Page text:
Liberating truth

As a New Year’s visitor to the City of Charleston and the South Carolina Lowcountry, I was immediately enchanted by the beauty of the place. Nevertheless, I was dismayed to read a New Year’s Day commentary by Kirkpatrick Sale on Emancipation which both missed the significance of the day and was ahistorical in the extreme.

Connecting Emancipation to the immense suffering endured by South Carolina as a result of the Civil War and its aftermath misses the essential point that the Emancipation Proclamation was not only a war measure but a declaration of and realization of human freedom and dignity.

We Americans are known for our core ideal that all men are born free and equal. The entire nation struggled and continues to struggle to make that touchstone of freedom reality.

Still another jewel in the crown of South Carolina’s rich history, the state boasts being ground zero for the execution of the Proclamation. The great gathering of freed slaves and their white missionary allies at Port Royal at Camp Saxton on that first Emancipation Day was the largest and most significant in the entire nation.

The notion that the freeing of human beings from the ownership and cruel manipulation of other human beings is somehow at fault for all that befell South Carolina during the Civil War fundamentally misreads history despite the monetary value of the lost property to those who held slaves.

Instead, Mr. Sale and others who share his views ought to celebrate Emancipation Day each year. The Camp Saxton site ought to be a National Monument operated by the National Park Service and Americans of all backgrounds ought to come to the South Carolina Lowcountry to reflect on the meaning of freedom and equality we all cherish.

Thomas M. Sobottke

Adjunct Professor/History

Carroll University

Evergreen Lane

Pewaukee, Wis.

Stan ‘The Man’

The Jan. 23 Cal Thomas column spoke about Stanley Frank Musial as a person who carried himself well through baseball and life in general.

It is befitting to remember “The Man” for his many accomplishments in our national pastime sport of baseball.

When he was voted into the Hall of Fame in 1967 he personally owned 55 records, far too many to fit on his Hall of Fame plaque.

Here are a few highlights to remember:

The greatest St. Louis Cardinal of all time: 475 home runs, 1,951 runs batted in, .331 lifetime batting average, three-time winner and four-time runner-up for the Most Valuable Player award, seven times National League batting champion, 24 times selected to the NL All Star team. He had 3,630 hits — 1,815 at home and 1,815 away.

He truly was “The Man.”

Ed Gilligan

Marsh Hawk Lane

Kiawah Island


During a Jan. 16 interview. I heard former Gov. Mark Sanford describe himself as a “wounded warrior.”

I think not.

Those are men of honor.

Eileen Hoffman

Avondale Avenue


Help ‘Mr. Charlie’

Every once in a while you will encounter someone who brings so much delight and amusement into your life that you giggle and your face lights up every time they walk into a room.

Charlie Schump, “Mr. Charlie” of Charleston Mobile Gymnastics, has been doing that for children in the Charleston area for over 20 years, not only through his gymnastics but when coaching a softball team or yelling for a swim team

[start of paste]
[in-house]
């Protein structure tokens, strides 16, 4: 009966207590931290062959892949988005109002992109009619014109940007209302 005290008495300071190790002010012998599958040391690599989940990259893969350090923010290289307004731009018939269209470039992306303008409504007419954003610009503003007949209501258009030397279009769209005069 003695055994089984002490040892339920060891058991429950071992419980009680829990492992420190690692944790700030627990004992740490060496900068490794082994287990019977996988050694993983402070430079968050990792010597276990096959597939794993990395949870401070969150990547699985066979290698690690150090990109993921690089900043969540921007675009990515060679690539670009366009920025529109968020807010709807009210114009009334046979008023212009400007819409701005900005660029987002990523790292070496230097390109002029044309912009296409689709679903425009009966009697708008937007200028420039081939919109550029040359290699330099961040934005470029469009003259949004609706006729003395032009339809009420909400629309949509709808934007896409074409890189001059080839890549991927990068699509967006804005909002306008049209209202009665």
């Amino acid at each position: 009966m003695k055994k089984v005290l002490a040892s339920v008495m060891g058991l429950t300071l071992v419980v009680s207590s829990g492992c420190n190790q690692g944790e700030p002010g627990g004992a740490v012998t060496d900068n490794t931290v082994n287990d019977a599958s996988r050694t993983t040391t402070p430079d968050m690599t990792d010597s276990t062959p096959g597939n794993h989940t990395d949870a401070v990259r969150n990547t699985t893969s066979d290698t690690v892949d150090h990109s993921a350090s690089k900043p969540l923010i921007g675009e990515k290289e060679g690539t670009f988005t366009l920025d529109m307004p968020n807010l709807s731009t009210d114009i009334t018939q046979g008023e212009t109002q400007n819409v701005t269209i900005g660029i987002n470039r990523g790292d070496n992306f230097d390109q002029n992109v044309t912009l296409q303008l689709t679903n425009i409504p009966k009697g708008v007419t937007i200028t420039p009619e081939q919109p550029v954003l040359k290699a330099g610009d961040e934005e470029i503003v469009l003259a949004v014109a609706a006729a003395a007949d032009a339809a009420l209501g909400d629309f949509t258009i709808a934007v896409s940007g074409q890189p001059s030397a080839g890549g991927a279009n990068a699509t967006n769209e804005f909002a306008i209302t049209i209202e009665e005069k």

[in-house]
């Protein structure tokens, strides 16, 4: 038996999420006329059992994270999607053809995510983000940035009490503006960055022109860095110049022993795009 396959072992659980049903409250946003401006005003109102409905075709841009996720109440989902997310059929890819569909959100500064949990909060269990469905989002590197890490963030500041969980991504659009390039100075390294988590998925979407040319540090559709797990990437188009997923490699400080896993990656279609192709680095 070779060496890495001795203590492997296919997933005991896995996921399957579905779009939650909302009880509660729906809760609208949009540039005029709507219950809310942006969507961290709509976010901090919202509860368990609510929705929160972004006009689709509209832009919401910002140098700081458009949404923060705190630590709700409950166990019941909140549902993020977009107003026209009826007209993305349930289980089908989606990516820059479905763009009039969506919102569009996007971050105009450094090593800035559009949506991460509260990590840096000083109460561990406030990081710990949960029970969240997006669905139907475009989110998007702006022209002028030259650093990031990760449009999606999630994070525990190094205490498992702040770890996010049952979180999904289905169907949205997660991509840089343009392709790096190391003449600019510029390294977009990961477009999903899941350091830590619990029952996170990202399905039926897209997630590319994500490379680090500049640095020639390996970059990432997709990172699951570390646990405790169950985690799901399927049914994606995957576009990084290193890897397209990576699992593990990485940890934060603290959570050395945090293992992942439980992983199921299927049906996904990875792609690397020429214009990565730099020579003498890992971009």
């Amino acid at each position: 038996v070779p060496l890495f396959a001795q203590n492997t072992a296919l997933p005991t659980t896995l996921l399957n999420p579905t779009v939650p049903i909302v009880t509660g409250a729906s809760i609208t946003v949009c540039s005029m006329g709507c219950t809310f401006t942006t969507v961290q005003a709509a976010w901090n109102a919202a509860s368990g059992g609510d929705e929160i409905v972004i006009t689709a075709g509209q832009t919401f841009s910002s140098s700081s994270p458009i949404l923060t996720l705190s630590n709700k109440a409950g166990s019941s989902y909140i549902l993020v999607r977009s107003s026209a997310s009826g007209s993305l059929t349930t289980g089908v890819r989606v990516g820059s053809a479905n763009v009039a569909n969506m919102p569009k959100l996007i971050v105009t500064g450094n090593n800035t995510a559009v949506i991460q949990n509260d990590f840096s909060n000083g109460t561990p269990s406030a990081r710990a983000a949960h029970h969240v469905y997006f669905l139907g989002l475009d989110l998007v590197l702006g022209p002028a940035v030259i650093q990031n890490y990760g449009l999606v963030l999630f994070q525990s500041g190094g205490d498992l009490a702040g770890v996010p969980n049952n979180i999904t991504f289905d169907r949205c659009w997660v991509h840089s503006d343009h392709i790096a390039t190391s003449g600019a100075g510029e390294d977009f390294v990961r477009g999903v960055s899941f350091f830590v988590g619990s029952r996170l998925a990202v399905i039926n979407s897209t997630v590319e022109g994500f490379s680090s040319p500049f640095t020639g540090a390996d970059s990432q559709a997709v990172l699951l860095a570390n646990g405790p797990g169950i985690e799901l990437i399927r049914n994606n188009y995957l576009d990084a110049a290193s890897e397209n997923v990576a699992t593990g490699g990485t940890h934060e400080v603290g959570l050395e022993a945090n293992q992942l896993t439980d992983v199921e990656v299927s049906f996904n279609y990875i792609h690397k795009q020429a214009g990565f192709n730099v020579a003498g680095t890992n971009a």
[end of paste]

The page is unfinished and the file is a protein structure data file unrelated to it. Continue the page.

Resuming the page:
When he walks into a room and starts singing, “Hey, hey good looking,” the children start clapping and crying out, “Mr. Charlie’s here!”

He teaches the fundamentals of gymnastics, but the most important lesson that Mr. Charlie instills is love and having fun while you are achieving your goals.

Unfortunately, Mr. Charlie has been dealt several devastating misfortunes in the past few months, including a very rare form of cancer, Type T Lymphoma.

He has not been able to work the past few months and the bills have not slowed down. The medical bills alone are insurmountable due to the fact that he does not have insurance.

However, the biggest challenge he and his wife Karen face is keeping warm.

Their heating unit went out, and the money is simply not available to replace it. Their small fireplace will not do in the cold days ahead.

We have a very generous offer to start the process, but we still need at least $1,300 to have a new unit installed.

A fund-raising event has been established. For more information please contact Carousel Early Childhood Center, 843-763-2378.

Reach out and help someone who has given so much of himself to the children of the Lowcountry for over 20 years. Please contribute to the “Keep Mr. Charlie Warm” fund.

Denise Gaskins


Irene Buenting

Assistant Director

Carousel Early Childhood Center, Inc.

Jenkins Road


Gun balance

My father was killed by a handgun in a robbery at his restaurant over 60 years ago. My brother was killed by a handgun in a street mugging and robbery 40 years ago.

I am a graduate of Virginia Tech, which had 32 deaths from a lone gunman just a few years ago. I lived for years in Connecticut, just down the road from Newtown, where 26 more deaths occurred.

I feel the pain of senseless gun deaths.

Charleston County Sheriff Al Cannon sounds like some members of the National Rifle Association.

His oath of office requires him to uphold and enforce the laws, not to make his own laws. He is out of touch and has lost my confidence.

South Carolina state law allows private property to be posted with “no concealable weapons allowed.” I encourage every business to post that sign.

Our control of guns has to start with us, somewhere, somehow, and not with an egocentric sheriff who needs to be censured and retired.

Nicholas Mihalas

Legare Street


Sanford’s the one

I have read the list of people who are running for Tim Scott’s vacated seat.

The only one on there who is qualified is Mark Sanford, because he has been there and done that.

And he did it very well!

Mary Ducker

Huntley Drive